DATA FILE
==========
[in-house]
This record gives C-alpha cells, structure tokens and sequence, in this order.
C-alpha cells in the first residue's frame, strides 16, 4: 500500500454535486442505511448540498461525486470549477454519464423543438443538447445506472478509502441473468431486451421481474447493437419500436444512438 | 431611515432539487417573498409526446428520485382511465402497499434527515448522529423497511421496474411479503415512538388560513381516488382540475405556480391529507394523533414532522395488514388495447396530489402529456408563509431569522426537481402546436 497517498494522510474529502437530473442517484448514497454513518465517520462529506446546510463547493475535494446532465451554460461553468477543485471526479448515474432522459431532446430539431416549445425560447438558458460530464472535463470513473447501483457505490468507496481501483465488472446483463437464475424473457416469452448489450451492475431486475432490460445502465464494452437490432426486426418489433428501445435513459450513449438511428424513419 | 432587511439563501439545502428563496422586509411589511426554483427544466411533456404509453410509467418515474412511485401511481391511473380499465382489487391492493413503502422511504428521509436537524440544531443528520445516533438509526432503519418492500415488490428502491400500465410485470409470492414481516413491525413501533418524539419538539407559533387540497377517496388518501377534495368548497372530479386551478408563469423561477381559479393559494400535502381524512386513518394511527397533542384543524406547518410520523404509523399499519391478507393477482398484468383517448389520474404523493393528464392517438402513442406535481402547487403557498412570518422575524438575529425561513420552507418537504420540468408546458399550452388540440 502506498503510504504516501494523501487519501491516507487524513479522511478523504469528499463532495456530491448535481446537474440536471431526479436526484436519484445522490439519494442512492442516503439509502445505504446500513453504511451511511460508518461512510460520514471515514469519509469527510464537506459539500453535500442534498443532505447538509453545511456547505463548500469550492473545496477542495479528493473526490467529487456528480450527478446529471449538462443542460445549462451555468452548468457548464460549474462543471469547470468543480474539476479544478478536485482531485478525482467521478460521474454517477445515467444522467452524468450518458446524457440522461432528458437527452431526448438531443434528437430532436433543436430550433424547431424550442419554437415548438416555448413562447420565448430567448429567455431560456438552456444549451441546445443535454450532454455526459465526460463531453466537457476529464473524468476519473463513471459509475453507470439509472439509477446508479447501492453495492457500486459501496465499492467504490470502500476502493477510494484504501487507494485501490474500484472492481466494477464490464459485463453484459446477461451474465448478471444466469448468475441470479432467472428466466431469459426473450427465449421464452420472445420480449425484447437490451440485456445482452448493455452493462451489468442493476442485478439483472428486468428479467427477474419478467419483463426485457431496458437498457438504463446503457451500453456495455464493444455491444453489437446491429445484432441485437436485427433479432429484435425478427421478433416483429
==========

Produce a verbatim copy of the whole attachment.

[in-house]
This record gives C-alpha cells, structure tokens and sequence, in this order.
C-alpha cells in the first residue's frame, strides 16, 4: 500500500454535486442505511448540498461525486470549477454519464423543438443538447445506472478509502441473468431486451421481474447493437419500436444512438 | 431611515432539487417573498409526446428520485382511465402497499434527515448522529423497511421496474411479503415512538388560513381516488382540475405556480391529507394523533414532522395488514388495447396530489402529456408563509431569522426537481402546436 497517498494522510474529502437530473442517484448514497454513518465517520462529506446546510463547493475535494446532465451554460461553468477543485471526479448515474432522459431532446430539431416549445425560447438558458460530464472535463470513473447501483457505490468507496481501483465488472446483463437464475424473457416469452448489450451492475431486475432490460445502465464494452437490432426486426418489433428501445435513459450513449438511428424513419 | 432587511439563501439545502428563496422586509411589511426554483427544466411533456404509453410509467418515474412511485401511481391511473380499465382489487391492493413503502422511504428521509436537524440544531443528520445516533438509526432503519418492500415488490428502491400500465410485470409470492414481516413491525413501533418524539419538539407559533387540497377517496388518501377534495368548497372530479386551478408563469423561477381559479393559494400535502381524512386513518394511527397533542384543524406547518410520523404509523399499519391478507393477482398484468383517448389520474404523493393528464392517438402513442406535481402547487403557498412570518422575524438575529425561513420552507418537504420540468408546458399550452388540440 502506498503510504504516501494523501487519501491516507487524513479522511478523504469528499463532495456530491448535481446537474440536471431526479436526484436519484445522490439519494442512492442516503439509502445505504446500513453504511451511511460508518461512510460520514471515514469519509469527510464537506459539500453535500442534498443532505447538509453545511456547505463548500469550492473545496477542495479528493473526490467529487456528480450527478446529471449538462443542460445549462451555468452548468457548464460549474462543471469547470468543480474539476479544478478536485482531485478525482467521478460521474454517477445515467444522467452524468450518458446524457440522461432528458437527452431526448438531443434528437430532436433543436430550433424547431424550442419554437415548438416555448413562447420565448430567448429567455431560456438552456444549451441546445443535454450532454455526459465526460463531453466537457476529464473524468476519473463513471459509475453507470439509472439509477446508479447501492453495492457500486459501496465499492467504490470502500476502493477510494484504501487507494485501490474500484472492481466494477464490464459485463453484459446477461451474465448478471444466469448468475441470479432467472428466466431469459426473450427465449421464452420472445420480449425484447437490451440485456445482452448493455452493462451489468442493476442485478439483472428486468428479467427477474419478467419483463426485457431496458437498457438504463446503457451500453456495455464493444455491444453489437446491429445484432441485437436485427433479432429484435425478427421478433416483429